Vidyasagar Is Not History Vidyasagar Is a Living Force
Iswar Chandra Bandopadhaya, known by his title ‘Vidyasagar’, had been considered as one of the pillars of Bengal renaissance. The work he began more than a century and a half ago in instilling selfconfidencein women and giving them a sense of freedom has been bequeathed to us. Raja
Rammohan Roy was pioneer of the Bengal renaissance movement, Derozio had added colour to it, but it was Iswarchandra who had given a shape and direction.
Such a respected and beloved son of Bengal was born at a village ‘Birsingha’ of district Midnapur in West Bengal on September 26, 1820. The village Birsingha during that time was under the jurisdiction of the district Hooghly of undivided Bengal. He was born in a poor orthodox Brahmin family. Thakurdas Bandopadhaya and Bhagabati Devi were his parent.
Vidyasagar was very intelligent in his childhood. He learnt English numeric while he was travelling on foot to the Kolkata with his father by observing the milestones beside the road. At nine he came to Kolkata and studied at the Sanskrit College. He later became its Principal. He opened the doors of Sanskrit College to lower caste students (previously it was exclusive to the Brahmins). Even when he was a student at Sanskrit College, he would spend part of his scholarship proceeds to buy medicine for the sick and also supply cooked mishtanno (rice pudding) to feed the poor. Vidyasagar did not believe that his responsibility to the suffering humanity ended with his financial donation. He was a greatest architect of education and symbol for love and kindness and above all a staunch follower of humanity.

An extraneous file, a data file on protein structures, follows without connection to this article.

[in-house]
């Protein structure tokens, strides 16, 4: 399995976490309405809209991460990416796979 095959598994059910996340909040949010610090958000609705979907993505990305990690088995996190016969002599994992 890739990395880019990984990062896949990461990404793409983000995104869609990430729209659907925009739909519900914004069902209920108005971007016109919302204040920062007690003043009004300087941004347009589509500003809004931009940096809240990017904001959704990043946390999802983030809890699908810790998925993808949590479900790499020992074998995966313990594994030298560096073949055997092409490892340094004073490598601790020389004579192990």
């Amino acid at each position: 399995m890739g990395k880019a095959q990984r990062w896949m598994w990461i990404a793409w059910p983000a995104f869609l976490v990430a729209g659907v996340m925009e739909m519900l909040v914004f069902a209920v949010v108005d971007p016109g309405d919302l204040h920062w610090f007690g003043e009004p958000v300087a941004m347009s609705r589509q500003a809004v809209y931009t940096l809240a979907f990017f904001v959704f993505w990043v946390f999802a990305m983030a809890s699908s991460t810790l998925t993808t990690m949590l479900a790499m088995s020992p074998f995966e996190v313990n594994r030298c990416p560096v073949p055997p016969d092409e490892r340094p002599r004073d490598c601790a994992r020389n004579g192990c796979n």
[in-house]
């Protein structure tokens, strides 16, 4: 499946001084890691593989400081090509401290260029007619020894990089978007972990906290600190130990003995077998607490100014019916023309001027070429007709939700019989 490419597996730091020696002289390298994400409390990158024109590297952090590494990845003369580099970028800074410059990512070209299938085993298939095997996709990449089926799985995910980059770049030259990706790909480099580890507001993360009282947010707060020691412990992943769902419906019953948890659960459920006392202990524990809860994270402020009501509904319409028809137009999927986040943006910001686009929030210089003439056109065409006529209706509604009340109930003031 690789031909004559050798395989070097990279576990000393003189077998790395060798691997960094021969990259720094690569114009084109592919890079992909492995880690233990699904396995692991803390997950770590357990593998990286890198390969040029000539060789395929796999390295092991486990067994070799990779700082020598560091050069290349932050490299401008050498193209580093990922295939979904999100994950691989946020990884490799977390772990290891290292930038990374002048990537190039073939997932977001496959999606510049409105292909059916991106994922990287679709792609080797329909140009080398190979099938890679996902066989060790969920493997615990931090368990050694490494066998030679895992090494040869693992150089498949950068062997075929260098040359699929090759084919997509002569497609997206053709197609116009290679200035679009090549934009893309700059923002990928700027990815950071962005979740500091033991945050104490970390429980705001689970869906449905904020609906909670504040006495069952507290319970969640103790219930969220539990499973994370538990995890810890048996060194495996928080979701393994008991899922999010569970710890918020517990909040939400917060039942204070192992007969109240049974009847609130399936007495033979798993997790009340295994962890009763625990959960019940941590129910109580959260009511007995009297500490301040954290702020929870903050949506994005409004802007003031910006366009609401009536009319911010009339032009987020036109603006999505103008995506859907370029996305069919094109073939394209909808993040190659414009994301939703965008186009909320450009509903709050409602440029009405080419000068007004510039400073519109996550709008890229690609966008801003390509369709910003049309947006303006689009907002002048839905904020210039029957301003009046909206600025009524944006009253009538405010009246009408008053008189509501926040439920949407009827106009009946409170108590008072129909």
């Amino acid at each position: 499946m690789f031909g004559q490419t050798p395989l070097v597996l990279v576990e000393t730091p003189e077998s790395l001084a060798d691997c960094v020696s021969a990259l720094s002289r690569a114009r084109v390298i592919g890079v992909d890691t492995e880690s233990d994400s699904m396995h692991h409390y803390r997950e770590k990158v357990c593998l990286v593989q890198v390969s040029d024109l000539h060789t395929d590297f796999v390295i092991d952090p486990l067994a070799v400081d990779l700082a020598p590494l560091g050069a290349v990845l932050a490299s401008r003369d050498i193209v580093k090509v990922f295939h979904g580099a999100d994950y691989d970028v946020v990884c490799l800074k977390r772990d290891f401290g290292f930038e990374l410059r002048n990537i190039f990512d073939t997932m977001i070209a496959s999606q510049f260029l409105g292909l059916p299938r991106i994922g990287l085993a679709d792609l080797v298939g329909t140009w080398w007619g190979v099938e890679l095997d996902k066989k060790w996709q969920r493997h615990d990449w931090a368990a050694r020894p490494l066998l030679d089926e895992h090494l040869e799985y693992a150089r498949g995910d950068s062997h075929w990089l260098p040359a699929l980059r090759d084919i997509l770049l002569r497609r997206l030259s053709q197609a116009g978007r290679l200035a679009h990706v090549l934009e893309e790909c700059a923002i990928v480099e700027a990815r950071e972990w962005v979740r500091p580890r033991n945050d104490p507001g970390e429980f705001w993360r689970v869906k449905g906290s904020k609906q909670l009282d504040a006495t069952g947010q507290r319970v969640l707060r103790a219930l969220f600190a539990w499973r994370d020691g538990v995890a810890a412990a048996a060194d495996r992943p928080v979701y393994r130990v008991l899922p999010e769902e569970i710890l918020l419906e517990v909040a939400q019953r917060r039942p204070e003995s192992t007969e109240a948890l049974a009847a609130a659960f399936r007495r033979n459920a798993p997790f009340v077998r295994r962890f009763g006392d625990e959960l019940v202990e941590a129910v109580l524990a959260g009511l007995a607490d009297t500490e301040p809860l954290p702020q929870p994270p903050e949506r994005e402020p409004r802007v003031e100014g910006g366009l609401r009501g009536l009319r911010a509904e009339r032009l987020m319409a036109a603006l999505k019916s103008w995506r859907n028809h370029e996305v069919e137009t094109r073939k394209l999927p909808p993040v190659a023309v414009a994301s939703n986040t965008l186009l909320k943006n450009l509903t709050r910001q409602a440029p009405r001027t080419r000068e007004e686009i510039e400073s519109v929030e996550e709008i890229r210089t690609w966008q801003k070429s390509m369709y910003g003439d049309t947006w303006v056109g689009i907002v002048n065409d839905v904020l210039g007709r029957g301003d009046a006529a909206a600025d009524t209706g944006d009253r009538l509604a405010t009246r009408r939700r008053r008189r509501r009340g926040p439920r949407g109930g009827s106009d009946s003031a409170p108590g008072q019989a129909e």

Vidyasagar brought a revolution in the education system of Bengal. On 1850 his wrote “Barno-Porichoy” (Introduction to the Bengali script / letter) and refined the Bengali language and made it accessible to the common strata of the society.
Vidyasagar worked for the upliftment of women, widow remarriage, and women’s education. He fought against child marriage and polygamy too. He published two separate volumes on remarriage of widows and another two volumes on polygamy citing quotes from scriptures and explaining the validity of his arguments. He was virulently attacked by the feudal conservative vested society for his stand. But nothing stopped Vidyasagar from what he set out to do! His iron-will prevailed in the end.
Vidyasagar believed that the status of women and all kinds of injustice and inequalities that they face could be changed only through education. He founded 35 schools for girls’ education and maintained those schools by his own resources.
He mostly devoted his time writing reformist literature and text books. His pioneering work in Bengali prose certainly deserves the very best of appreciation. Even Rabindranath Tagore revered him as ‘the father of modern Bengali prose’.
At the fag end of his life Vidyasagar worked among the tribal community and in the year 1891 on 29th July, he left the world. We shall have to invoke him in every moment and we cannot afford to put Vidyasagar on a museum pedestal and court oblivion.